*This is a blog I’ve wanted to write for a long time, now that my new website is up and running here we go:
Is photography art?
That’s a question I quite often see doing the rounds on the internet and in newspapers, not so long ago an ‘art critique’ wrote a piece in a British newspaper condemning photography as art and comparing it to paintings, of course most articles like this are written to create controversy and therefore readership, most people knew this and dismissed this guys comments as such.
However photography is sometimes relegated to the lower echelons of the art world, comments such as “anybody can take a photo” and “I could do that if I had a decent camera” and such like are often heard when photography and art come together. It is true anybody can take a photo and with the advent of the mobile phone camera millions do each and every day, but here’s the thing anybody can paint a picture, make a sculpture or write a book even, limited only by their own skill level.
I’m sure anybody reading this will have strong feelings towards the art world and such well known pieces of art like the ‘pile of bricks’, ‘sheep in formaldehyde’ the ‘unmade bed’ or any of the other modern pieces of art that sell for a fortune, personally I like to think the ‘art’ involved in those pieces are the way the artists manage to fool the critics into believing the hype, after all you’ve got to respect anyone that can convince an art gallery a tin full of his own poo is worth a million! You could no doubt argue the same thing between a Picasso and a Turner, a Monet and a Matisse and many other examples across any given genre of art.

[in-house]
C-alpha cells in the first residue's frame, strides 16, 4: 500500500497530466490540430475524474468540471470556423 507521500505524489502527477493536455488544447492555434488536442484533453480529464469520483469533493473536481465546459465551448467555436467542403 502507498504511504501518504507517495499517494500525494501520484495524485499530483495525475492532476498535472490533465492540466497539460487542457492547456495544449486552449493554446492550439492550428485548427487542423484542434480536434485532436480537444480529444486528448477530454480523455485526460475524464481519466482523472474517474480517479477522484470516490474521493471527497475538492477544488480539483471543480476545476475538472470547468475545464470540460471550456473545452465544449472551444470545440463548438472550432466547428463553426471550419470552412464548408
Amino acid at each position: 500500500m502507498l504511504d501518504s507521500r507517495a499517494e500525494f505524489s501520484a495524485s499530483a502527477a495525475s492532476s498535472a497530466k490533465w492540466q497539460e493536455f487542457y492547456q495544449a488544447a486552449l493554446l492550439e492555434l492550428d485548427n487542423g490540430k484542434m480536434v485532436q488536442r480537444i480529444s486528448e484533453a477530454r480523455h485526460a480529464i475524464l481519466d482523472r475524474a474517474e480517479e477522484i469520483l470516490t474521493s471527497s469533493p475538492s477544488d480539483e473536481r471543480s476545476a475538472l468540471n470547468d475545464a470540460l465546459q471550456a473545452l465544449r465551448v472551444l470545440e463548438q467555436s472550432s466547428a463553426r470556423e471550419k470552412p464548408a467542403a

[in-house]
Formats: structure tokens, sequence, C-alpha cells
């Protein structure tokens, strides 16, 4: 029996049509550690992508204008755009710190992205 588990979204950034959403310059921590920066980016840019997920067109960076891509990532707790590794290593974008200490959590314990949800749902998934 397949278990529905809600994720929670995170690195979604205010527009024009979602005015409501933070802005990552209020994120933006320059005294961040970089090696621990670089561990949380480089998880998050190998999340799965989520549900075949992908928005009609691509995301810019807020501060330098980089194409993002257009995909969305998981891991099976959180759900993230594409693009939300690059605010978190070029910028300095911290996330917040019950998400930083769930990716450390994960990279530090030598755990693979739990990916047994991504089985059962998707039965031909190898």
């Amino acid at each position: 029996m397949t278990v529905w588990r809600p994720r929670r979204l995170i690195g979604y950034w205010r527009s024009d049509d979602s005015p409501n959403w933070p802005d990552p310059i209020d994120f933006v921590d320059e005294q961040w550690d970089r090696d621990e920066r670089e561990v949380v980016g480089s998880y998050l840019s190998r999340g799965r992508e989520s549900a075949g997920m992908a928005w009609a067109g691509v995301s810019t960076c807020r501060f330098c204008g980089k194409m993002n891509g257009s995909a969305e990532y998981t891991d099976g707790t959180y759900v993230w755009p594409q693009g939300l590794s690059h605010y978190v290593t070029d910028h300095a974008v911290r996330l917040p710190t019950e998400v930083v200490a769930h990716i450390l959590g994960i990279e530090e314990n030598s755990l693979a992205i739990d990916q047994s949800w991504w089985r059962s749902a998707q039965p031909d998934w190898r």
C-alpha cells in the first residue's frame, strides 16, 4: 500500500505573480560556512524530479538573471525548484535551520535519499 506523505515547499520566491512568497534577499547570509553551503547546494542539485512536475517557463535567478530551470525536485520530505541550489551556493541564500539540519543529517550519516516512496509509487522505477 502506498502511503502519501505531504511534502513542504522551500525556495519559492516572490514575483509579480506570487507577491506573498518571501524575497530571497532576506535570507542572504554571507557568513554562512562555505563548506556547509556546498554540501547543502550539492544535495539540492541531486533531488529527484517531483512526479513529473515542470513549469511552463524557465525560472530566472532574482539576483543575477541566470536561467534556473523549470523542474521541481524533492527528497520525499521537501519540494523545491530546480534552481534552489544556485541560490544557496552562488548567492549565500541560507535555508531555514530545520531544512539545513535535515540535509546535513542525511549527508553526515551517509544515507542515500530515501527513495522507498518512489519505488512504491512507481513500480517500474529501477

So with that in mind can photography be art? Yes of course it can, if the photographer has that intent and if you want it to be.
Here’s something to consider, not only is photography an art form but it’s one of the hardest to get right, consider this – take two people, one a painter and one a landscape photographer, both competent in their chosen field, you meet them in a cafe in London on a nice day in August and set them a challenge – “produce a piece of art for me- a single tree atop a snow covered Scottish mountain shrouded in mist, nothing more nothing less”. The painter travels to their studio and within 24hrs you have your painting. The photographer has to source and travel to a suitable location, of which there may not be one that matches your exact request (we’ll allow them some leverage on the single tree) they then have to compose the scene to exclude any unwanted items such as telegraph poles, cars, people, wildlife etc, wait for the right light, and mist and of course then wait a few months for it to snow (it’s August don’t forget), and then make sure they capture everything perfectly because they may only get the one chance.
My point being when you look at a painting it is what the painter created free from any physical restrictions, it can be whatever they desire restricted only by their level of skill – The landscape photographer has to work with what nature provides in the scene, then maybe negotiate with what mankind has done, deal with the weather and then of course have the technical knowledge to capture and process the image.
A similar sort of thing applies to any photographic genre including the created scene.
So next time you’re wondering whether photography is art think about what the photographer may have had to go through to create it. It may well be a snapshot or it may be the result of hard work, time and skill. Either way the only thing that matters is – do you like the result.
In my role of a landscape photographer (and one who likes trees) I’d like to photograph Cypress trees on the hills of Tuscany, tree lined canals in France, the dead trees of Namibia and the tree lined shores around lakes in the Rocky mountains to name only a few, I’ll have to wait till time and money allow – I wish I could paint!
Even within photographic circles there is controversy, I myself don’t like the work of some of the well known “art” photographers. I have a very simple way of evaluating a photo – I look at it and form my own opinion, if someone has to explain to me why I should like it I rarely do.
*This post was first published in Apr 2015 on my previous website.